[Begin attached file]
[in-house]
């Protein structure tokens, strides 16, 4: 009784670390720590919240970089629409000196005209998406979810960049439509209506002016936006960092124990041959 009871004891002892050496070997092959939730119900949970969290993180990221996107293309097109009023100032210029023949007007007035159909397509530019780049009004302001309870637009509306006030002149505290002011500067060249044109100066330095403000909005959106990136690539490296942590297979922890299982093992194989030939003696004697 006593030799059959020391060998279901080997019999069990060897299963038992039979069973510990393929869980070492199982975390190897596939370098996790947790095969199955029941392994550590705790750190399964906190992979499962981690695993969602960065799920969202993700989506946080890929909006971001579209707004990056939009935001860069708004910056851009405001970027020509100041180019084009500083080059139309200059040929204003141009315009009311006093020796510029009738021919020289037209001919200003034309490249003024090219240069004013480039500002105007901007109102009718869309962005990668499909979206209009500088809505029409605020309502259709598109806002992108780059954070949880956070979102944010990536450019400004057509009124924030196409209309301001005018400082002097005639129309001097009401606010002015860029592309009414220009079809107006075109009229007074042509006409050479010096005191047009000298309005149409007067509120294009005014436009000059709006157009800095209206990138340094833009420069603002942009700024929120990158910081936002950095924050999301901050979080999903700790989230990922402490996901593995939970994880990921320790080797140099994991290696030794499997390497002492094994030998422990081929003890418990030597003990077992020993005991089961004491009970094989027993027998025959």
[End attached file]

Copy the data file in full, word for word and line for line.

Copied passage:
[in-house]
């Protein structure tokens, strides 16, 4: 009784670390720590919240970089629409000196005209998406979810960049439509209506002016936006960092124990041959 009871004891002892050496070997092959939730119900949970969290993180990221996107293309097109009023100032210029023949007007007035159909397509530019780049009004302001309870637009509306006030002149505290002011500067060249044109100066330095403000909005959106990136690539490296942590297979922890299982093992194989030939003696004697 006593030799059959020391060998279901080997019999069990060897299963038992039979069973510990393929869980070492199982975390190897596939370098996790947790095969199955029941392994550590705790750190399964906190992979499962981690695993969602960065799920969202993700989506946080890929909006971001579209707004990056939009935001860069708004910056851009405001970027020509100041180019084009500083080059139309200059040929204003141009315009009311006093020796510029009738021919020289037209001919200003034309490249003024090219240069004013480039500002105007901007109102009718869309962005990668499909979206209009500088809505029409605020309502259709598109806002992108780059954070949880956070979102944010990536450019400004057509009124924030196409209309301001005018400082002097005639129309001097009401606010002015860029592309009414220009079809107006075109009229007074042509006409050479010096005191047009000298309005149409007067509120294009005014436009000059709006157009800095209206990138340094833009420069603002942009700024929120990158910081936002950095924050999301901050979080999903700790989230990922402490996901593995939970994880990921320790080797140099994991290696030794499997390497002492094994030998422990081929003890418990030597003990077992020993005991089961004491009970094989027993027998025959």